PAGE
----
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New Manager Bounce: Fact or fiction plus 13/1 new-boss acca!
Alex Wrigley
Alex Wrigley
April 5, 2023
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Content Editor at Free Super Tips, Alex was born in the shadow of Old Trafford and is an avid Man Utd fan. After graduating from university he combined his love of football, writing and betting to join FST and now closely follows goings-on in all of the top European leagues.

Graham Potter became the 13th managerial casualty on Sunday evening as the Chelsea boss was sacked just 206 days into a five-year contract at Stamford Bridge.

He is the fourth manager in the last month to leave his post and now, despite only being in March, we have already seen three more departures than in any other Premier League campaign.

Chelsea, as well as Tottenham, Leicester and Crystal Palace, will all be hoping the fabled “new manager bounce” can salvage their seasons, but does a change in gaffer really make much difference?

I analysed the 29 mid-season managerial changes since the start of the 2019/20 Premier League season in a bid to find out whether the so-called new manager bounce is truth or lie and the results are pretty conclusive.

I have omitted Graham Potter’s move from Brighton to Chelsea as his Amex Stadium exit was not down to poor form, while I have also excluded any change in managers during the off-season.

A change is as good as a rest

Here’s the key takeaway: Changing managers is, generally speaking, a good move.

You can find the full list of sackings and appointments at the bottom of this article, including the points-per-game tallies both before and after the new boss. But, for now, here’s a nice graph illustrating the success of mid-season management swaps.

Only four of the analysed managerial changes – Southampton’s appointment of Nathan Jones, Everton’s move from Rafa Benitez to Duncan Ferguson, Sheffield United’s sacking of Chris Wilder, and Watford’s mid-Covid switch from Nigel Pearson to Hayden Mullins – have yielded a drop in immediate form.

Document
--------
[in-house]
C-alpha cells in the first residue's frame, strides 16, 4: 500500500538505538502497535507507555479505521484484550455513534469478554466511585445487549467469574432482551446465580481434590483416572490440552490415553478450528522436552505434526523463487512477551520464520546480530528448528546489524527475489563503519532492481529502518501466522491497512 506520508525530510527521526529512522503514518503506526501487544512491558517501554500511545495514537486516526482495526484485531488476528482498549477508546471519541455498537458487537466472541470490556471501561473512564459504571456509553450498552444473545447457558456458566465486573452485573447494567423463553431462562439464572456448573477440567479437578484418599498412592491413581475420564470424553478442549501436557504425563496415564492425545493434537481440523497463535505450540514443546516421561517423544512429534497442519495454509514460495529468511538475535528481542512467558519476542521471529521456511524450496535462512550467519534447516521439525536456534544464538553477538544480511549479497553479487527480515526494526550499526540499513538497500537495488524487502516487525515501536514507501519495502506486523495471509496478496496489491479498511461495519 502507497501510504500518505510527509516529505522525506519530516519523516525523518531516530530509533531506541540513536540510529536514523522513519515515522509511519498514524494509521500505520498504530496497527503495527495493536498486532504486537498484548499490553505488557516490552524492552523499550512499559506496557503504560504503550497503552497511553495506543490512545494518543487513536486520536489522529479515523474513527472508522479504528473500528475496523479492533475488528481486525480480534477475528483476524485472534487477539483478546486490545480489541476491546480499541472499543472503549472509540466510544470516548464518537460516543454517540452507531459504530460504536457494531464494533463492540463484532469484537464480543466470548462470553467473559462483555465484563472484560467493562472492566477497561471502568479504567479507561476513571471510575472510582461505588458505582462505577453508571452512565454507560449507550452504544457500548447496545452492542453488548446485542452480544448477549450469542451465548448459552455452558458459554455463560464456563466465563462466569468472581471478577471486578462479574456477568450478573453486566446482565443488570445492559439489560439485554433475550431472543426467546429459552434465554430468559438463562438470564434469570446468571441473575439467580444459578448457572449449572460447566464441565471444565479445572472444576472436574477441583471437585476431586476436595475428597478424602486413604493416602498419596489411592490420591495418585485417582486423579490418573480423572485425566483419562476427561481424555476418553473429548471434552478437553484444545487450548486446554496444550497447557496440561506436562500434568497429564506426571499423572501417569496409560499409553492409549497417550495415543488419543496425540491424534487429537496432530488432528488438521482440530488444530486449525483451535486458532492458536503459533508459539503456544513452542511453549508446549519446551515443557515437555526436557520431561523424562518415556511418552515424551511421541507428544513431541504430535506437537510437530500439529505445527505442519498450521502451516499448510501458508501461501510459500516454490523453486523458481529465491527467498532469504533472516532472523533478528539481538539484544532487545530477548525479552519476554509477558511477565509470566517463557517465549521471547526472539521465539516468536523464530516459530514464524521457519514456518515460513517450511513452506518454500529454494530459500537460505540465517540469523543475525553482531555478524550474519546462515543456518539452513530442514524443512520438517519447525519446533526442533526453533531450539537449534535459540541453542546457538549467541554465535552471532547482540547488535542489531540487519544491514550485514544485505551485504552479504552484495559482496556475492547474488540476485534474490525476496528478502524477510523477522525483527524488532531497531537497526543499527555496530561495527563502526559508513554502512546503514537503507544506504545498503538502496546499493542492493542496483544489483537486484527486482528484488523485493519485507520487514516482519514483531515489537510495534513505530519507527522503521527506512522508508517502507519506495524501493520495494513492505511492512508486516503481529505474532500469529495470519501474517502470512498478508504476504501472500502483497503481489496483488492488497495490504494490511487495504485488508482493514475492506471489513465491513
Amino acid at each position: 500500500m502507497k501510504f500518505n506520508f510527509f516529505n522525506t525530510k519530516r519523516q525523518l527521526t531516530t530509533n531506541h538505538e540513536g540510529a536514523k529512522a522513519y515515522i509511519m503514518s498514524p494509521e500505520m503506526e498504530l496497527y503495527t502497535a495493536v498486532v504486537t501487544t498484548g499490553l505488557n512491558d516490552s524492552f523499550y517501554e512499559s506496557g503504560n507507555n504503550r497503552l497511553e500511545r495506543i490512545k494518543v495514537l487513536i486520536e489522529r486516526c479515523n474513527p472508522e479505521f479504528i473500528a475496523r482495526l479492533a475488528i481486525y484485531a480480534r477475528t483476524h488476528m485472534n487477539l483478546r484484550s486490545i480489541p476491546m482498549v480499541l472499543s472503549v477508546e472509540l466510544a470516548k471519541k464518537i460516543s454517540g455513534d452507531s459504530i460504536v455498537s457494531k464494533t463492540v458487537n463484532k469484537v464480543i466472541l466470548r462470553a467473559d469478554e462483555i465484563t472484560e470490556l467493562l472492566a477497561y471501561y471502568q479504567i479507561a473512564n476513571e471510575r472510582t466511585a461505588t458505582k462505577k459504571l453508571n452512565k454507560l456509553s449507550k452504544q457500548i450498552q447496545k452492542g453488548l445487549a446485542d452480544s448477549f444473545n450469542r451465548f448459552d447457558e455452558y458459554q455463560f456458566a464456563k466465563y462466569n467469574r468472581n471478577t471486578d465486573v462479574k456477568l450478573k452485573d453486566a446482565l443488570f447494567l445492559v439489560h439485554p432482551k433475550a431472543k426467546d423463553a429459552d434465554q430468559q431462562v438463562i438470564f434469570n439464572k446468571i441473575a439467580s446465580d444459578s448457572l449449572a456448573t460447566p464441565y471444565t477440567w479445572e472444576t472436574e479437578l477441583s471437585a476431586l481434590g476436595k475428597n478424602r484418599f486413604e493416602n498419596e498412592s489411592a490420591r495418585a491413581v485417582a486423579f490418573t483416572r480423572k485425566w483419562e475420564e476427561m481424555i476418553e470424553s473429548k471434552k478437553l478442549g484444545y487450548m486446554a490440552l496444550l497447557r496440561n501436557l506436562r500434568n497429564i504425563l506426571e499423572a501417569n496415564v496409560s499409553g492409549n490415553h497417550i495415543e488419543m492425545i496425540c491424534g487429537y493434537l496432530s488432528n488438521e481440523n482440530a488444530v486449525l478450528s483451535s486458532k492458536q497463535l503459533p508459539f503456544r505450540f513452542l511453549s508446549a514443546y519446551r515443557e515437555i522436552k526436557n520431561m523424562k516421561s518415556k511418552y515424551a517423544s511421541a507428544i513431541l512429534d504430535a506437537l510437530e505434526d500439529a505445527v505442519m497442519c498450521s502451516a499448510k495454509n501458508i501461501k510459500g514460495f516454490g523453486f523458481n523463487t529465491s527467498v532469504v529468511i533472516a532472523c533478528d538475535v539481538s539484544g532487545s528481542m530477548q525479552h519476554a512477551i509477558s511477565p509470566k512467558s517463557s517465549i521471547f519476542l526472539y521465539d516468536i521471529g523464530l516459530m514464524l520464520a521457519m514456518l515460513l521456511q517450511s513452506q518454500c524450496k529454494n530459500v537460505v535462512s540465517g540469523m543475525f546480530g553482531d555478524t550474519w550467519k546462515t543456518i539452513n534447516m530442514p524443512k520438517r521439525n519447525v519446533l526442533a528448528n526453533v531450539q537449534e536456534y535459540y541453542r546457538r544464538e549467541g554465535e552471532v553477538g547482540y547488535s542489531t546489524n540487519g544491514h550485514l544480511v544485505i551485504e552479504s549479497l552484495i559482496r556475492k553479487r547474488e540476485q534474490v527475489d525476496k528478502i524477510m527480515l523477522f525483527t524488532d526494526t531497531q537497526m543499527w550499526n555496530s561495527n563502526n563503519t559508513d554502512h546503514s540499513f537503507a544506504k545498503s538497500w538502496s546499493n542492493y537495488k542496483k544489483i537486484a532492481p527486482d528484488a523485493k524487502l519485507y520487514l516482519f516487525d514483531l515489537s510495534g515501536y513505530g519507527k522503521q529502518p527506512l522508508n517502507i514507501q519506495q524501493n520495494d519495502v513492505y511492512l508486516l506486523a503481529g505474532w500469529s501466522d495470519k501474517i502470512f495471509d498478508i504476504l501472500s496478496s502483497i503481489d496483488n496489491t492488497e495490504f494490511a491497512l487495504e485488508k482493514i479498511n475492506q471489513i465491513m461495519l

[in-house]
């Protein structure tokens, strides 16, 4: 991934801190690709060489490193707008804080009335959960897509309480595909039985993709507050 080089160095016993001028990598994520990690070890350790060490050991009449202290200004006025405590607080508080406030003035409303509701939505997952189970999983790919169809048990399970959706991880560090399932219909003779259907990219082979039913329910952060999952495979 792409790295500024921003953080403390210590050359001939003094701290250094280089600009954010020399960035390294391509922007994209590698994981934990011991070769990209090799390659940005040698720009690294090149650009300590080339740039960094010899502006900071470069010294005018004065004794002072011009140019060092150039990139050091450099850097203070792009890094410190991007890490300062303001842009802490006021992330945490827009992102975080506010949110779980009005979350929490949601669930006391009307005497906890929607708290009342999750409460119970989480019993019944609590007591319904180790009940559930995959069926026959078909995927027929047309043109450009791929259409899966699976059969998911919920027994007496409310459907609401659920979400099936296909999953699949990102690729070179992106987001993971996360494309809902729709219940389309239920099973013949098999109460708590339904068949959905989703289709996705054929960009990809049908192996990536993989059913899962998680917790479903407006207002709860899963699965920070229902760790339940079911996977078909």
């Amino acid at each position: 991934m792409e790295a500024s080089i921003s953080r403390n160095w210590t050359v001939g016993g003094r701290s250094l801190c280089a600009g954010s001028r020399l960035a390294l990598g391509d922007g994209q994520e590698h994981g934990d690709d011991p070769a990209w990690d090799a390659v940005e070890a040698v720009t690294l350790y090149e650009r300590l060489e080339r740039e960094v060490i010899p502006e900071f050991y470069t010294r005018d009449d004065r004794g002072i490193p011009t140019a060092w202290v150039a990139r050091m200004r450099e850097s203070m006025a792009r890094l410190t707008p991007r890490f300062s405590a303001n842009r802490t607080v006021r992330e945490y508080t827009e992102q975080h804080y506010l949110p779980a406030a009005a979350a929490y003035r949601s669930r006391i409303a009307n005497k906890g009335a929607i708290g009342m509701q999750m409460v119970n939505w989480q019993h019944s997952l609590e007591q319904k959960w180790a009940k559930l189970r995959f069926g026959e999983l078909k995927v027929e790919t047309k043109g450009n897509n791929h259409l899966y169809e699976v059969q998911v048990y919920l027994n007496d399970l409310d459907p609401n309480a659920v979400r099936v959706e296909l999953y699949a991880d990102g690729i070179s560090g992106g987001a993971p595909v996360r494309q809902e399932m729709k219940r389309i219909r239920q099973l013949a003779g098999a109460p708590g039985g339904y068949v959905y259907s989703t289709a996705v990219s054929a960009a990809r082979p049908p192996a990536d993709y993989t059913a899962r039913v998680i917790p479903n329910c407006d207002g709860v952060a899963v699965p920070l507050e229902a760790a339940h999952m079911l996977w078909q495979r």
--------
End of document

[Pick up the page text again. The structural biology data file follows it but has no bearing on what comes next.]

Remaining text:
22 of these 29 switches have seen an improvement in the five games following a new manager’s appointment, with the average improvement being to the tune of 0.7 points-per-game.

There are a few standout candidates, too:

  • Ralf Rangnick to Manchester United (2 points-per-game improvement)
  • Thomas Tuchel to Chelsea (1.8 points-per-game improvement)
  • Jose Mourinho to Tottenham (1.8 points-per-game improvement)
  • Steven Gerrard to Aston Villa (1.8 points-per-game improvement)
  • Mike Jackson to Burnley (1.4 points-per-game improvement)

Gary O’Neil’s appointment at Bournemouth earlier this season yielded a 1.8 points-per-game improvement, although that is omitted from the above list because poor Scott Parker was dismissed after just three matches and zero points despite leading the Cherries back to the top flight.

Interestingly, you may notice that none of the five short-term successes above translated to lasting success. Three of them have since been sacked, while Rangnick and Jackson, who were both caretaker managers, were not given the chance to take charge permanently.

Trigger-happy Hornets lead the way

In a revelation that will surprise nobody, Watford lead the way on the managerial merry-go-round despite being relegated from the top flight last season.

They have switched managers five times in their three Premier League campaigns analysed, and that’s ignoring the two new bosses that have been appointed since their drop to the Championship.

It has been a tumultuous time at the Tottenham Hotspur Stadium, too, with the departure of Antonio Conte taking them to five managerial changes since the start of the 2019/20 season, while Sean Dyche’s recent appointment at Goodison Park is Everton’s fourth head coach in this period.

Sticking to the Everton theme, unlucky Frank Lampard is the only top-flight manager to be sacked twice in this four-year period.

What next?

For Crystal Palace and Spurs, the pathway for the remainder of the season is already laid, with Roy Hodgson and Cristian Stellini set to lead the clubs through until the current season ends.

Both have taken charge of a single game so far, with Hodgson leading the Eagles to a win over Leicester and Stellini playing out a draw at Everton.

The waters are a bit more murky for Leicester and Chelsea, though, which is no surprise considering the former managers were only put out to pasture at the weekend.

Adam Sadler and Mike Stowell took charge of the Foxes’ midweek defeat to Aston Villa and are expected to continue against Bournemouth, although the board are not against the idea of hiring a more experience interim boss should results not improve.

Bruno Saltor was in charge of Chelsea for the woeful meeting with Liverpool on Tuesday but Frank Lampard has since been appointed as interim manager, although both Luis Enrique and Julian Nagelsmann are favourites for the permanent role.

In the immediate short term, all four sides have winnable fixtures this weekend as Aston Villa and Leicester host the lowly Nottingham Forest and Bournemouth, while Tottenham have a home game against Brighton and Chelsea make the trip to Wolves. They can be backed in a new manager bounce four-fold at 13/1 below.

Every mid-season managerial change since 2019/20 Premier League season

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